At the Intel Developer Forum keynote session held today in San Francisco, Intel outlined some of the key technologies central to the next generation of laptop, desktop and server processors
Intel revealed today at IDF that its 32nm processors, previously known by the codename Sandy Bridge, will be called “2nd Generation Intel Core” but will still go by the product names of i3, i5 and i7.
The new processors should appear in both desktops and laptops early in the new year, so we’ll expect to see a swag of them announced during or just after the Consumer Electronics show in early January 2011.
So what’s new and exciting?
There’s a new “ring” technology to integrate graphics into the processor die, and it will allow the sharing of fast cache between the cores of the processor and the graphics processor unit – which handles 3D and media processing .
As an evolution from SSE graphics instruction sets, Intel now has AVX (Advanced Vector Extensions), that perform better with floating point operations – meaning that digital photo editing and similar tasks should get faster.
In the demo we saw at the keynote, it seemed that for advanced photo processing and video rendering a 2-5x speed up should be expected.
A games demo highlighting some of the power of the new integrated graphics showed off Starcraft running on integrated versus discrete graphics.
While the results were impressive, it was noticeable that as the workload on the graphics increased, the discrete processor pulled ahead in the framerates substantially. We’ll look forward to testing the new processors on our own benchmarks to see just how good the new integrated graphics really are.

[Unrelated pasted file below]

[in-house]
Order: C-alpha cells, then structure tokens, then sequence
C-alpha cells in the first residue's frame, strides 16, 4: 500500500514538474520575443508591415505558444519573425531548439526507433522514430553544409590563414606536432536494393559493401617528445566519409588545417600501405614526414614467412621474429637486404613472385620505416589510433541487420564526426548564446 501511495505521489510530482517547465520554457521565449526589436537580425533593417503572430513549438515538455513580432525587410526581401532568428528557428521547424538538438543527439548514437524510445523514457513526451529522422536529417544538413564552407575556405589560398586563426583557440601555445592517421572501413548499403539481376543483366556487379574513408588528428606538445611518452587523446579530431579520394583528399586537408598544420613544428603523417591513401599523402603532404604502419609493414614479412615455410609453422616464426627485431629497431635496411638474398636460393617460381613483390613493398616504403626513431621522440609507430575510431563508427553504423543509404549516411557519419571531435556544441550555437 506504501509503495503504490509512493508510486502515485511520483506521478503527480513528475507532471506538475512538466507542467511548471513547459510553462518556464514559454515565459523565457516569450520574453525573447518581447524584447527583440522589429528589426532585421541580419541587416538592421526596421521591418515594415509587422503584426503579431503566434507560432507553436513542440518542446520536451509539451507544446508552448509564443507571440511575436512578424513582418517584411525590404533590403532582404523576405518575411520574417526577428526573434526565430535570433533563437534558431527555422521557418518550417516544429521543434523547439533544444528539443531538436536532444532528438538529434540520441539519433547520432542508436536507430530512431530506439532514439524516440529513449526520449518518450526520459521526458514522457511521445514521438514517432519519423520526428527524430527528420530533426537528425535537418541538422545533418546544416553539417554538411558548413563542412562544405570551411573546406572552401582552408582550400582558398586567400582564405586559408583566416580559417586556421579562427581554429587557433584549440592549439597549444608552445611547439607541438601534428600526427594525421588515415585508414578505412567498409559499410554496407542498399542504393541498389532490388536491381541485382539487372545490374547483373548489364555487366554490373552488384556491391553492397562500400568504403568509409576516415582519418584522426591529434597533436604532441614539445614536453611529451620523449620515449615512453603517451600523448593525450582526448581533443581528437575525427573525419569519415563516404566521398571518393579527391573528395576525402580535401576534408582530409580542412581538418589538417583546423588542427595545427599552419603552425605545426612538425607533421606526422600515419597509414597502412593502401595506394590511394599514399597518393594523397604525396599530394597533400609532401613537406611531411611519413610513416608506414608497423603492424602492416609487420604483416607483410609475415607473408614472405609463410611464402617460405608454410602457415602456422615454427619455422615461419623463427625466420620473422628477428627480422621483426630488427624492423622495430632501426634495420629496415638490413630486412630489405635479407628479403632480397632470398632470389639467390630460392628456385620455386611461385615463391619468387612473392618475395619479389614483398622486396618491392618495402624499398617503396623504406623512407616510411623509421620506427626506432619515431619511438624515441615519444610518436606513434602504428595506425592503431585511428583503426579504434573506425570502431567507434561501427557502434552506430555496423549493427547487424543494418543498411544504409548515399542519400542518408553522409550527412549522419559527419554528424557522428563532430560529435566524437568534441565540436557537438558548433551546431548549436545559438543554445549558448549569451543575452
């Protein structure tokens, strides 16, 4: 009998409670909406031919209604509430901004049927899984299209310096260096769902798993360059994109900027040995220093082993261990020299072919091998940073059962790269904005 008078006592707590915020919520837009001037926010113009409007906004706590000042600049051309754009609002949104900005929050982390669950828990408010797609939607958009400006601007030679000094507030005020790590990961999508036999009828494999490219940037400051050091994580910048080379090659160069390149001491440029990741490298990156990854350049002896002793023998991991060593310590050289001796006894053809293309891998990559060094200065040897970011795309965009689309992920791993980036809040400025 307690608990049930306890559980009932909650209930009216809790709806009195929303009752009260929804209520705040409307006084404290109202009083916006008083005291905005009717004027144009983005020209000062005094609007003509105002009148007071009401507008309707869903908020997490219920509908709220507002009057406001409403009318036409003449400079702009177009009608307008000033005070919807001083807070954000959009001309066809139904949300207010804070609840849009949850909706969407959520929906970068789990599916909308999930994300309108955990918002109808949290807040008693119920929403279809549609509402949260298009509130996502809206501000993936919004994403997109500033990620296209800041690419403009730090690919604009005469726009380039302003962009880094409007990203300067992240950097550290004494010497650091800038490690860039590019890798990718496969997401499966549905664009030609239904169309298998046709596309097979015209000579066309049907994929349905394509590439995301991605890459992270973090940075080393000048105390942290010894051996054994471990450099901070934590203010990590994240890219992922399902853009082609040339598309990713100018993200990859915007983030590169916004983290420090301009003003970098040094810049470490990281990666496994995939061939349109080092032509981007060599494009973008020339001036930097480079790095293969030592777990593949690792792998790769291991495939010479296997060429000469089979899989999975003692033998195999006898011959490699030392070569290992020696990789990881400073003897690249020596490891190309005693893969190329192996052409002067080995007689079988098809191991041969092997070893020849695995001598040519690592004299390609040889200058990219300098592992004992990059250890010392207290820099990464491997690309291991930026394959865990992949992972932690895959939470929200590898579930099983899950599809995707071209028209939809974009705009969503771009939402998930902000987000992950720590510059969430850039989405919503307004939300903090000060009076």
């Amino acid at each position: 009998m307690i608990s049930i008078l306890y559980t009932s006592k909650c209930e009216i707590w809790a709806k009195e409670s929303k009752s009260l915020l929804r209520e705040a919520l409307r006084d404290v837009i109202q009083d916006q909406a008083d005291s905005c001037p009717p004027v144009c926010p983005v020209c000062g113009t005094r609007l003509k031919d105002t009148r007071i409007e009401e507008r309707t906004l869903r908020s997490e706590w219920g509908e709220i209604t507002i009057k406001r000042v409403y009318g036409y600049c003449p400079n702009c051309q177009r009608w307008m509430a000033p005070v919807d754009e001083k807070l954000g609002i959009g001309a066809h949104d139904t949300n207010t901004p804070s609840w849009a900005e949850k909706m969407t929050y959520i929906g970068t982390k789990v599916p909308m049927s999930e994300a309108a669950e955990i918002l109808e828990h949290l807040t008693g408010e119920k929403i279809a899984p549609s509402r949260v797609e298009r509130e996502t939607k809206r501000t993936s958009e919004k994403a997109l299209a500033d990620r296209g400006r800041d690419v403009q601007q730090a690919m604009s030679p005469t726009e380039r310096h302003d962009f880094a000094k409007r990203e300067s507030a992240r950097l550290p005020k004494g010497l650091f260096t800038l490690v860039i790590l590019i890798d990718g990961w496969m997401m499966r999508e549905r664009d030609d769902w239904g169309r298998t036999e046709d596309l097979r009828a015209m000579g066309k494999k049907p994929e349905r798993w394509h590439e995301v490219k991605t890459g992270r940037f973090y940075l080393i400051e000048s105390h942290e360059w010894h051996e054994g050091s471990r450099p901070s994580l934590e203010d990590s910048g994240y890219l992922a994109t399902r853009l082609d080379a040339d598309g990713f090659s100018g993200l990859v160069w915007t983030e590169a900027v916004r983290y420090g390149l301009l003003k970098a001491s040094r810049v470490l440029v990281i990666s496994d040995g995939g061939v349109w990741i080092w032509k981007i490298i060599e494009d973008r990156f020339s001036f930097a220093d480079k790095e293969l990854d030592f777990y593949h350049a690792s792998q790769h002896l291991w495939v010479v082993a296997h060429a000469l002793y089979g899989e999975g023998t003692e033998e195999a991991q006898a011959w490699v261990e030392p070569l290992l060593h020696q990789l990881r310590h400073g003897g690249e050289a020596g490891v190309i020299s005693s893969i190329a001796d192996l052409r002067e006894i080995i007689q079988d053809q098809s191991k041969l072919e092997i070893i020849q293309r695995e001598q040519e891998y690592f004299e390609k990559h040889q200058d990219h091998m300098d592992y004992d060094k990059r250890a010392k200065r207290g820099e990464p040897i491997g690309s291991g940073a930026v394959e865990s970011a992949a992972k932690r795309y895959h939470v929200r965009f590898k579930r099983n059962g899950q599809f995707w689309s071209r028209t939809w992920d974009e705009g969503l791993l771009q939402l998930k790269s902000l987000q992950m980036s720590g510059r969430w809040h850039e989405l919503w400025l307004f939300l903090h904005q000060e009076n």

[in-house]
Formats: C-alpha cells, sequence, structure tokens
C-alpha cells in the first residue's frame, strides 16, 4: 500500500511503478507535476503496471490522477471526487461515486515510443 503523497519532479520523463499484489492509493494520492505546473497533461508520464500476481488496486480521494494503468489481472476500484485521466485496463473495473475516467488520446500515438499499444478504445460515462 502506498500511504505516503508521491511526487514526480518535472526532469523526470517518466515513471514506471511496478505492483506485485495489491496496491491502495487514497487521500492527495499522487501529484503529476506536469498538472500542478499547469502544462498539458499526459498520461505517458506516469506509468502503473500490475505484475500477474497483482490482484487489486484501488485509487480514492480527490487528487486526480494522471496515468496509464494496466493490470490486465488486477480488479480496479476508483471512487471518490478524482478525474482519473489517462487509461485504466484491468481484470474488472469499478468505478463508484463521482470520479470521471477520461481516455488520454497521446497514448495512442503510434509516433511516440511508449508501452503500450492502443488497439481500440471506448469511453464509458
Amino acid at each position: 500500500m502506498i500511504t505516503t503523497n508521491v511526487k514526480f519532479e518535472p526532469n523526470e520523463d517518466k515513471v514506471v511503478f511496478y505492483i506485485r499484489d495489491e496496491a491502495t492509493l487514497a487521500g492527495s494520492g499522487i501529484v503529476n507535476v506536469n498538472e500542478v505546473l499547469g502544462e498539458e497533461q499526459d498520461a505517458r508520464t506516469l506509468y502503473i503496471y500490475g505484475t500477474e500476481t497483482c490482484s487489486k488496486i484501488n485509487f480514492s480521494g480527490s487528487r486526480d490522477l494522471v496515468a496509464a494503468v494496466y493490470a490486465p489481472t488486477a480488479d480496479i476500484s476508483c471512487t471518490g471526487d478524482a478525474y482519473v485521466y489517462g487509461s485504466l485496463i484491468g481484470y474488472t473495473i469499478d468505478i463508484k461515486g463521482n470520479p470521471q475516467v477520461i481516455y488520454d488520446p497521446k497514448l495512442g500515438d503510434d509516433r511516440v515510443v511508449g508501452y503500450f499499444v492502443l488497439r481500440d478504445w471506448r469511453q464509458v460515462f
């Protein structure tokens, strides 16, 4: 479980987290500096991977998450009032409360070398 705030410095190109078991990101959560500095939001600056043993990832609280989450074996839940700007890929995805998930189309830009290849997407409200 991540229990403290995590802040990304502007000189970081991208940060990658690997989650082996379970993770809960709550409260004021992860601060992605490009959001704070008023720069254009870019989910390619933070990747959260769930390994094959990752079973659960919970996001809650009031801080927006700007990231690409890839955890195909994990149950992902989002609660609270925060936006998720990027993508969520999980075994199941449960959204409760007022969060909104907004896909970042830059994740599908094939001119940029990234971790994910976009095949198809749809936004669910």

TDP? That’s just an estimate, now
One of the key features of the new Sandy Bridge processors from Intel will be the extension of Turbo Boost technology.
While in the current generation Westmere processors (Core i5 and Core i7) turbo works exceptionally well when a single-core task is demanding more power than normal, it didn’t work so well for multicore workloads. So the more cores you had, the less Turbo Boost benefits you got.
The new Turbo Boost is able to exceed the TDP limit, which means that multicore workloads now get the benefits. Intel says that a new power-averaging algorithm manages power and TDP to optimize performance.
(Of course, we are left wondering what TDP means now, if exceeding it is standard.)
In addition, now that the ring structure for the graphics and processor cores is in place, the CPU cores and graphics subsystem can both use Turbo Boost – though only one subsystem can use it at a time.
If you need the compute power from graphics – such as when rendering video – the graphics subsystem will use Turbo Boost to improve throughput, while if processing is required, the CPU will get the benefits.
We’ll be interested to see how this works in real-world situations.
At Intel's developer forum in San Francisco, the enthusiasm of the attendees is matched only by the jauntiness of the slogans plastered on the posters.
Zara Baxter travelled to San Francisco courtesy of Intel.